WhatsApp, Signal and five other messaging services have joined forces to attack the Government’s Online Safety Bill, threatening to leave the U.K. market over fears that the bill will kill end-to-end encryption and open the door to “routine, general and indiscriminate surveillance of personal messages”. Matthew Lesh in the Spectator has more.
Encryption provides a defence against fraud and scams; it allows us to communicate with friends and family safely; it enables human rights activists to send incriminating information to journalists. Governments and politicians even use it to keep their secrets from malicious foreign actors (and their colleagues). Encryption should not be thrown away in a panic.
The Government has responded to these concerns by declaring that the bill “in no way represents a ban on end-to-end encryption”. This is technically true but deceptive. The bill gives Ofcom the power to require services to install tools (called “accredited technology”) that could require surveillance of encrypted communications for child exploitation and terrorism content.
Advocates claim this is possible without undermining encryption – by installing tools for scanning for certain content on a user’s device. However, just as one can’t be half pregnant, something can’t be half encrypted. Once a service starts reading messages for any purpose the entire premise of encryption disappears. A paper from fifteen computer scientists and security researchers in 2021 explained it is “moot” to talk about encryption “if the message has already been scanned for targeted content”.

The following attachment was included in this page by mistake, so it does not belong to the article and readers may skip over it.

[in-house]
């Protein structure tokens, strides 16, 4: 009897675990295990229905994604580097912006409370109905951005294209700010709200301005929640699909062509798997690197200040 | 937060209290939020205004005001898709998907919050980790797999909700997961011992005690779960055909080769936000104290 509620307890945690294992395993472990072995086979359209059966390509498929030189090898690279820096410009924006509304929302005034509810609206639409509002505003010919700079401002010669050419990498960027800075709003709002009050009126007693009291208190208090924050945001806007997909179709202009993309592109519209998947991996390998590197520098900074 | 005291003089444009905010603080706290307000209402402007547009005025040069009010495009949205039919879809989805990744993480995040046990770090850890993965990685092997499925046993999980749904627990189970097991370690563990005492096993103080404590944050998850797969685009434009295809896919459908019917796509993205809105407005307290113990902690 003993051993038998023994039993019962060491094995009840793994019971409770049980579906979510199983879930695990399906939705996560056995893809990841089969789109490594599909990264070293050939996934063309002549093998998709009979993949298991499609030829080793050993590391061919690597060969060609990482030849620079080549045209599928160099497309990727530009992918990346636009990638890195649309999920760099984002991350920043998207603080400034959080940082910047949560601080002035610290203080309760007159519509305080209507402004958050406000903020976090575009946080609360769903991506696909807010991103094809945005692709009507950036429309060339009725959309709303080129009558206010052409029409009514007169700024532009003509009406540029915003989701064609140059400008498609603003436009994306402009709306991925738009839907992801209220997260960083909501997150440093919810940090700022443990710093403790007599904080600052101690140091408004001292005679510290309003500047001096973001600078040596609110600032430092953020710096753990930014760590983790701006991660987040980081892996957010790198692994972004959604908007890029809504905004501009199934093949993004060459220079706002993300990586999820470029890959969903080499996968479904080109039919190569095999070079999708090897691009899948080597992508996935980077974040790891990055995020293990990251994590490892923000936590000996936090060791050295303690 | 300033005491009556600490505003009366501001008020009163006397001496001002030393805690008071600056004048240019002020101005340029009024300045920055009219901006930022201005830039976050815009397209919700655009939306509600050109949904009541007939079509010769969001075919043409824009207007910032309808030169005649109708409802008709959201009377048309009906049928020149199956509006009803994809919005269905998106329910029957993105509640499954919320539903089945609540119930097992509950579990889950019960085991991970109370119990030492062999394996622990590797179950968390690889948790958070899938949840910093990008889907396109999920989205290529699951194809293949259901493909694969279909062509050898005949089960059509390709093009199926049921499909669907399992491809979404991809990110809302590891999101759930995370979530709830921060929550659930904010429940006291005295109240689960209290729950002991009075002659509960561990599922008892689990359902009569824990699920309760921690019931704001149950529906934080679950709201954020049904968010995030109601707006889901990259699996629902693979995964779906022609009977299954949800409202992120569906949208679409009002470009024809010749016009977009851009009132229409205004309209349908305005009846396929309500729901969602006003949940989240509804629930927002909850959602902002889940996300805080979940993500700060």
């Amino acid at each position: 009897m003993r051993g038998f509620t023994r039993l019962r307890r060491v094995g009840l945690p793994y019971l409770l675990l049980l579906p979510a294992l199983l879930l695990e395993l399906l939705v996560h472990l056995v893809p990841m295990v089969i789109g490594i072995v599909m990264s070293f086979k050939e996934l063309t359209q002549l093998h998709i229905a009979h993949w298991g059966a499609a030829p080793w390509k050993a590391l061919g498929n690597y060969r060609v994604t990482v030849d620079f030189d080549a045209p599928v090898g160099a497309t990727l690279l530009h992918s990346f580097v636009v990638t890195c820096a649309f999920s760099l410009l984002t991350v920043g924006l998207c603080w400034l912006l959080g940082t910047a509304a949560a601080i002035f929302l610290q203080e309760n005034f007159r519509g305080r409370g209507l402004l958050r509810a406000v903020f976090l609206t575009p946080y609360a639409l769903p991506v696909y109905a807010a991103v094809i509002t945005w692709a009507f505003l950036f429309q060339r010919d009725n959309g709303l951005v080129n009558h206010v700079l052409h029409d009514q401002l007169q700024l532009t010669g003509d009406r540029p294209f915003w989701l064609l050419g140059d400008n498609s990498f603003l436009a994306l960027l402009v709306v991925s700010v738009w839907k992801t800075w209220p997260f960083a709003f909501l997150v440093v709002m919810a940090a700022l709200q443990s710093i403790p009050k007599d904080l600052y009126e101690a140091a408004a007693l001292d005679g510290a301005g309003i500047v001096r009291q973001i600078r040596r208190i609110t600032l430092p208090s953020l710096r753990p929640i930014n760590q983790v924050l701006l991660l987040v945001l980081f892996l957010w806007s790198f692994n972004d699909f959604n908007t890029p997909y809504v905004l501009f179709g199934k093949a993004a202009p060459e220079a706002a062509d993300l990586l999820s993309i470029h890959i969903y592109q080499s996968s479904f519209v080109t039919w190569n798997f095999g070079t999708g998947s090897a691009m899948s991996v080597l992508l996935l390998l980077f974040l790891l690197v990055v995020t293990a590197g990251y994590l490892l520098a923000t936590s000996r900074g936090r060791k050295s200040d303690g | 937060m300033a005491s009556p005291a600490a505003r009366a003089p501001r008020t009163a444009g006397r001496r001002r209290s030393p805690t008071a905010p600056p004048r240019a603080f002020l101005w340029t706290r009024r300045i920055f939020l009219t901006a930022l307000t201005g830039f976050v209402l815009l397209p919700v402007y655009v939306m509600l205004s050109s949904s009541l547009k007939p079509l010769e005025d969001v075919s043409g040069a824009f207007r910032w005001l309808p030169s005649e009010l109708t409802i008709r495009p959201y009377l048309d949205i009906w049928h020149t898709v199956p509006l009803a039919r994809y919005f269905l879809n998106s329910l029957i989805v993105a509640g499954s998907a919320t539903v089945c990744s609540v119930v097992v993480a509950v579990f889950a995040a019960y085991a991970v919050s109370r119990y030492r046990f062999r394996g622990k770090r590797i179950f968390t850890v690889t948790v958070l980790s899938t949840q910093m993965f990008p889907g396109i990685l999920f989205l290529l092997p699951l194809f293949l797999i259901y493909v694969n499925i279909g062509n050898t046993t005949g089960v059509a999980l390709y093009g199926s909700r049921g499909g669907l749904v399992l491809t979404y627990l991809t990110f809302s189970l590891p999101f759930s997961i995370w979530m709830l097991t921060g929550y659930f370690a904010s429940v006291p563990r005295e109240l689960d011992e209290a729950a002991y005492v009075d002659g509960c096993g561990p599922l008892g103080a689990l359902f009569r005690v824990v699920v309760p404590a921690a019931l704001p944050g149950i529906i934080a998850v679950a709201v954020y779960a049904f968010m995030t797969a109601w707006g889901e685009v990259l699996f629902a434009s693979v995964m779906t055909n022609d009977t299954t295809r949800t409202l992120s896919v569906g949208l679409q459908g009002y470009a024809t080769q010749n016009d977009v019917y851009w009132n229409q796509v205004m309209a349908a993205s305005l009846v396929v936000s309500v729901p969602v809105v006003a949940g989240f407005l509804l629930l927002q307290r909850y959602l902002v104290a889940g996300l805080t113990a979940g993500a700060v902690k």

With respect to child exploitation material, messages could be checked against the PhotoDNA database. But that only contains historic photos and videos and cannot be stored on devices. It means creating a software vulnerability, that could be exploited by malicious actors, and sending data back to a central database to check whether it is a match. Alternatively, companies could use machine learning to detect nudity, which would need to be reviewed by authorities. But that has a high rate of failure. Just last year, a father lost his Google account and was reported to the police after sending a naked photo of his child to a doctor.
Some contend that privacy should be sacrificed in the fight against child abuse. But there are clearly limits to this logic. Few would consent to the state putting CCTV in everyone’s bedroom to crack down on the abuse of children. But that is effectively what a technology notice could mean: a CCTV camera in everyone’s phones. Ofcom could even be able to require the use of scanning technology without independent oversight (unlike the Investigatory Powers Act, which at least requires authorities to seek permission from a tribunal and is, generally, targeted against a specific individual rather than mass surveillance).
Message scanning is open to serious mission creep. There will be enormous pressure to scan communications for other purposes, from ‘disinformation’ in the U.K. to any unsanctioned material in authoritarian countries. This is why platforms, who do not want to create a vulnerability in their product or set a global precedent for their billions of users, really could leave the relatively small U.K. market because of the bill. The shutdown of WhatsApp in particular would be a political disaster for any Government, and not just because ministers and MPs would lose their main communications platform; millions of people who use it across the country will also lose theirs.
Read More: WhatsApp Threatens to Quit U.K. Over Online Safety Bill